The Estonian Bagpipe - TorupillBy:
Compiled by Catlin Magi and edited by Jane Moulder
The Estonian bagpipe is called a torupill, with toru meaning pipe and pill being a general term for a musical instrument. In fact, sometimes the instrument is simply referred to as a pill. The first mention we have of the bagpipe dates back to the 16th century when, in describing a peasant’s uprising in 1560, Johannes Renner refers to a bagpiper riding on horseback in front of the rebel’s leader. There is another reference in 1584 in the Livonian Chronicle where it mentions village festivities and the fact that large bagpipes were well-known in the many villages near Tallin. Sadly, there isn’t enough information to say exactly when the bagpipe became widespread in Estonia but some say that it may have been introduced by the Germans. However, analysis of the bagpipe tunes from west and north Estonia shows a strong Swedish influence.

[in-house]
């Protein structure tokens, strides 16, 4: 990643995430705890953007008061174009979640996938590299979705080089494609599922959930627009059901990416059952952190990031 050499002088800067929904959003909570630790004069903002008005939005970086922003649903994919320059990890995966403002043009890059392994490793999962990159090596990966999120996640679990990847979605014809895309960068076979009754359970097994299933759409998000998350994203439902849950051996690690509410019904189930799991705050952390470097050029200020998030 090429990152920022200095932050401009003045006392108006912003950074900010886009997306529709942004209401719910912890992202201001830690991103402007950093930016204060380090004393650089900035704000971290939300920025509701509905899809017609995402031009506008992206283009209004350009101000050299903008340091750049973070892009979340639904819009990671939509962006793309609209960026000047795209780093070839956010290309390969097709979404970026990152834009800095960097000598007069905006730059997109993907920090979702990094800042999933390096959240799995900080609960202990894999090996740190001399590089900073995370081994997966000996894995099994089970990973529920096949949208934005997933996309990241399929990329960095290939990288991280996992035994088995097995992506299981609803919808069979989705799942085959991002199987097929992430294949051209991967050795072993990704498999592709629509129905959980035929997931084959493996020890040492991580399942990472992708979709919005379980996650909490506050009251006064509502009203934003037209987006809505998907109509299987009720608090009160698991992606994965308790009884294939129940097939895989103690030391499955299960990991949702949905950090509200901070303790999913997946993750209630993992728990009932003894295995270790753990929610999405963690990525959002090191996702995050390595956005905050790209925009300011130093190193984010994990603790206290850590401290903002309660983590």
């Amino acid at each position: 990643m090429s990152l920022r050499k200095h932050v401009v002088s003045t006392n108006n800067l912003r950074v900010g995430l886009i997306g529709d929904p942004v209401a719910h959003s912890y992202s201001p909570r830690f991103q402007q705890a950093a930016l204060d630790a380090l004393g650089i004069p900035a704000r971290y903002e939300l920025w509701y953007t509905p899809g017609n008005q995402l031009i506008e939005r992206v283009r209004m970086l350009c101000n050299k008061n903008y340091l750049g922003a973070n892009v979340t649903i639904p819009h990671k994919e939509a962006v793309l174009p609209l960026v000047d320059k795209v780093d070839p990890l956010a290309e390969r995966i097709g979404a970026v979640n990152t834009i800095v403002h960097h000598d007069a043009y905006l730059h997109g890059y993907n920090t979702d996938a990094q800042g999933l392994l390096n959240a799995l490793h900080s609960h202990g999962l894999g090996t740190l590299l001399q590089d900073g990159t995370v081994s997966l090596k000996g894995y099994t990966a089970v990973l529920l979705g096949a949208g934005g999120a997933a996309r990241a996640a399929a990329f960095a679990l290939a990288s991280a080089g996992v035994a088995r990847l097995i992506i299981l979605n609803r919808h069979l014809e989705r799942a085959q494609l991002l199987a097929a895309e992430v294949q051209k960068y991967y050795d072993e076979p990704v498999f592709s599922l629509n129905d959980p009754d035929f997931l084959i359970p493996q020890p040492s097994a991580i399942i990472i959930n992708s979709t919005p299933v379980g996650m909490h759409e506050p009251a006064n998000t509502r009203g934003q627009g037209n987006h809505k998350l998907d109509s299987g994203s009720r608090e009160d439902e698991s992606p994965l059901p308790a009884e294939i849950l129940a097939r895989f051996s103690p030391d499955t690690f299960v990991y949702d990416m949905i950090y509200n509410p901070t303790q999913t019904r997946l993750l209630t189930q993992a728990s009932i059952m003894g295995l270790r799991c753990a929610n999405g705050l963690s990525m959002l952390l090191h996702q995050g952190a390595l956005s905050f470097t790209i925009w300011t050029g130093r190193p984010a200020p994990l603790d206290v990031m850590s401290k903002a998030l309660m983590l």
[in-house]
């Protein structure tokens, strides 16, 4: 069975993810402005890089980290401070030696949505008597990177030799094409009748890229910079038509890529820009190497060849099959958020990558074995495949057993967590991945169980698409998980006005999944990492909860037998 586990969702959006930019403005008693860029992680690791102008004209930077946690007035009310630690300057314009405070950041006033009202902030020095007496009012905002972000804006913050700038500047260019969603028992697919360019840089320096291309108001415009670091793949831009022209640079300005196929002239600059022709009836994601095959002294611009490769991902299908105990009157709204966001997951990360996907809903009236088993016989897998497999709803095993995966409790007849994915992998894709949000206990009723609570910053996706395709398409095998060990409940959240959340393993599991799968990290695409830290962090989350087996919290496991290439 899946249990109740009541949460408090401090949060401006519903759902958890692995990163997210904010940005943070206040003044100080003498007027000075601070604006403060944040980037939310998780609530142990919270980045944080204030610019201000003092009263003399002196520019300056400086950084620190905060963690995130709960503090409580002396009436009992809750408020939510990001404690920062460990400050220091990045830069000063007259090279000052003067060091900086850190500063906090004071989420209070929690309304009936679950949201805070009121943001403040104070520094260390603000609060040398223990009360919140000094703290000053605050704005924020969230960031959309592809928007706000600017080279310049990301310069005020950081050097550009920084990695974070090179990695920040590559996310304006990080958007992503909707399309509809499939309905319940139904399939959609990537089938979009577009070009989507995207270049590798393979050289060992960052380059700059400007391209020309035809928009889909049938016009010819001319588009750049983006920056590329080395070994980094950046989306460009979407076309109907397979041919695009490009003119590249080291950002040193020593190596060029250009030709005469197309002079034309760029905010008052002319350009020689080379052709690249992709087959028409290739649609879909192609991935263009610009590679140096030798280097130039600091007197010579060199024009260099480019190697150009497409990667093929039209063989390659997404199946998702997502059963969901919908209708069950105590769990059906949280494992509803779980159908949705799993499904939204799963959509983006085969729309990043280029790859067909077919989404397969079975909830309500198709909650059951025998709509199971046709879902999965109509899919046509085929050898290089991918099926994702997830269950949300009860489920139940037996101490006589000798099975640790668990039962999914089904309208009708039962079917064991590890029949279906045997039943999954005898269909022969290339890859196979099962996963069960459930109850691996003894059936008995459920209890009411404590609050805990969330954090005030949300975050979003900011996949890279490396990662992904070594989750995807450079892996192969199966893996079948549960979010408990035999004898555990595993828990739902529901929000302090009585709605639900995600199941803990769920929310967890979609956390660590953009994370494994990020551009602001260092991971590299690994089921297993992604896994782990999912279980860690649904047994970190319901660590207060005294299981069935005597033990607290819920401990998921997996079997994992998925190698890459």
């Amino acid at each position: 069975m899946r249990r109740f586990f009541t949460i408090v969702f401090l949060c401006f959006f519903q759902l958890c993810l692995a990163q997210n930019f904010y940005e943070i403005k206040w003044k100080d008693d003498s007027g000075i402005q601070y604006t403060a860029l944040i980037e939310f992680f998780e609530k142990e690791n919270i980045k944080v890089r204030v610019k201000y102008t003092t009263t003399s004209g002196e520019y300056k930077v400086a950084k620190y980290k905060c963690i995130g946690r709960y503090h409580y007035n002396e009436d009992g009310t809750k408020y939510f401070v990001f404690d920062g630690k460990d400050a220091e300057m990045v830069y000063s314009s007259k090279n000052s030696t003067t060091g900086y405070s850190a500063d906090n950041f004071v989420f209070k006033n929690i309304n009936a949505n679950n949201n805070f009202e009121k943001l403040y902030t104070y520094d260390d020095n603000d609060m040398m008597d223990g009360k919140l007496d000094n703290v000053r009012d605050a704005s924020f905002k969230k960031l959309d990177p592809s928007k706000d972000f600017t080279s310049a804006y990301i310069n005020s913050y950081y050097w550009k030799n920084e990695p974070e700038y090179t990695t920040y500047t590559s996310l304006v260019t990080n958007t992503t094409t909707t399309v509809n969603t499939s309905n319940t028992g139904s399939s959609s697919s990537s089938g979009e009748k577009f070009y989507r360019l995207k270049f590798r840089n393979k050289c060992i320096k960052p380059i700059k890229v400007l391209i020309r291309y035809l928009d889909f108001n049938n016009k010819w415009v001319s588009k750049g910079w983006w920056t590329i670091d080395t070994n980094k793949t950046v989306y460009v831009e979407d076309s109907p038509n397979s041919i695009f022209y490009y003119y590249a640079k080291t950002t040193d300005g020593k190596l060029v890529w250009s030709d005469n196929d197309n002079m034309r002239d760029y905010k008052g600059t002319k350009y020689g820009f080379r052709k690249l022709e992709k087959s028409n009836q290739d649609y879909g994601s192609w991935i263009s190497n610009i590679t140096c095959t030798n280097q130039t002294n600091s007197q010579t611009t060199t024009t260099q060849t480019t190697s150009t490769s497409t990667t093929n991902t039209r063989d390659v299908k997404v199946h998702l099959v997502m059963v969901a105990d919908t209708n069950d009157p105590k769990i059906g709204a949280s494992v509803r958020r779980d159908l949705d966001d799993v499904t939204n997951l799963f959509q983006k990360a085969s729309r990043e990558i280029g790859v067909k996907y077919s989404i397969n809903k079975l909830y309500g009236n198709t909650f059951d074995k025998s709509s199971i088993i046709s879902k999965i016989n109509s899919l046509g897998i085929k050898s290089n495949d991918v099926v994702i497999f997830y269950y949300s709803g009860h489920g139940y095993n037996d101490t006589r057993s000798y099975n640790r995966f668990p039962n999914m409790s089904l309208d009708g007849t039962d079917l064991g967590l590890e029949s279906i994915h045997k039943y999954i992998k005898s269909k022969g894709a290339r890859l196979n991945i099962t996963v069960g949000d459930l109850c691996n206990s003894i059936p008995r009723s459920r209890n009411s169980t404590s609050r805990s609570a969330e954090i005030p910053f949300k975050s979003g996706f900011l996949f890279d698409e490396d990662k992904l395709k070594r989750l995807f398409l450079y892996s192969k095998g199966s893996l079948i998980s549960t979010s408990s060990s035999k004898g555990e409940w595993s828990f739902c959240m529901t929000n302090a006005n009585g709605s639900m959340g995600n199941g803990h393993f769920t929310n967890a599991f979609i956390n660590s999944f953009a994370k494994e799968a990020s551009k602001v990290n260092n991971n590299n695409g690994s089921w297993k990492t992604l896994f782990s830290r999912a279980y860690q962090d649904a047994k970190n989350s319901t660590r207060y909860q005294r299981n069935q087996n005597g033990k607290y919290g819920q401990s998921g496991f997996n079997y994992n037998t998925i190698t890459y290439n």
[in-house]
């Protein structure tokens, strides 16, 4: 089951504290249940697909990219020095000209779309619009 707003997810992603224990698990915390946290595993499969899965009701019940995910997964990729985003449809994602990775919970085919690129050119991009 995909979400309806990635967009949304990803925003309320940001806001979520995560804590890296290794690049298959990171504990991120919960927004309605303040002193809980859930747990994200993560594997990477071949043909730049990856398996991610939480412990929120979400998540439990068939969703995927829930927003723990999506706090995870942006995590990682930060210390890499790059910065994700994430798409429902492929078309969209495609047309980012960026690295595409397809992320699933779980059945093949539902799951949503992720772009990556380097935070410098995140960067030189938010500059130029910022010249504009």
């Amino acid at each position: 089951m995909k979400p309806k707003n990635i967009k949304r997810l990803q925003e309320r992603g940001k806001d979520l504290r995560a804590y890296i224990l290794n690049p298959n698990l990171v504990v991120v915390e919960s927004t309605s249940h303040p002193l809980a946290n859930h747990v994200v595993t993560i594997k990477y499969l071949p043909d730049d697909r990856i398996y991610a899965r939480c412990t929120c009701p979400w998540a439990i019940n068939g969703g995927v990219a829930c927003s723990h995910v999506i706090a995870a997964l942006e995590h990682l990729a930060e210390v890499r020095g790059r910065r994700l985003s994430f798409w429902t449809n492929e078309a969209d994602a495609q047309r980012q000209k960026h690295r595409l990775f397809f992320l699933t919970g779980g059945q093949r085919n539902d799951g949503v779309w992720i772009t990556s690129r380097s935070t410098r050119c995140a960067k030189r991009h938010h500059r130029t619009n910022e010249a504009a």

The instrument became popular all over Estonia but, along with other folk music, the tradition lasted longest in the west and north of Estonia. The bagpipe was played for dancing and the bagpiper was an essential figure at weddings and many other significant occasions. According to some sources, bagpipe players were sometimes exempted from working for the lords of the manor but they had to take part and play at what were called “bagpipe days”. In order to make people work more productively, a bagpipe player was brought to the fields, where he followed the harvesters all day playing the torupill. If he noticed that someone was slowing down or was not doing the job properly, he stood next to the person and produced sounds with his instrument resembling the screams of a pig which had gotten stuck somewhere! This would at once attract attention and laughter from other workers on the field.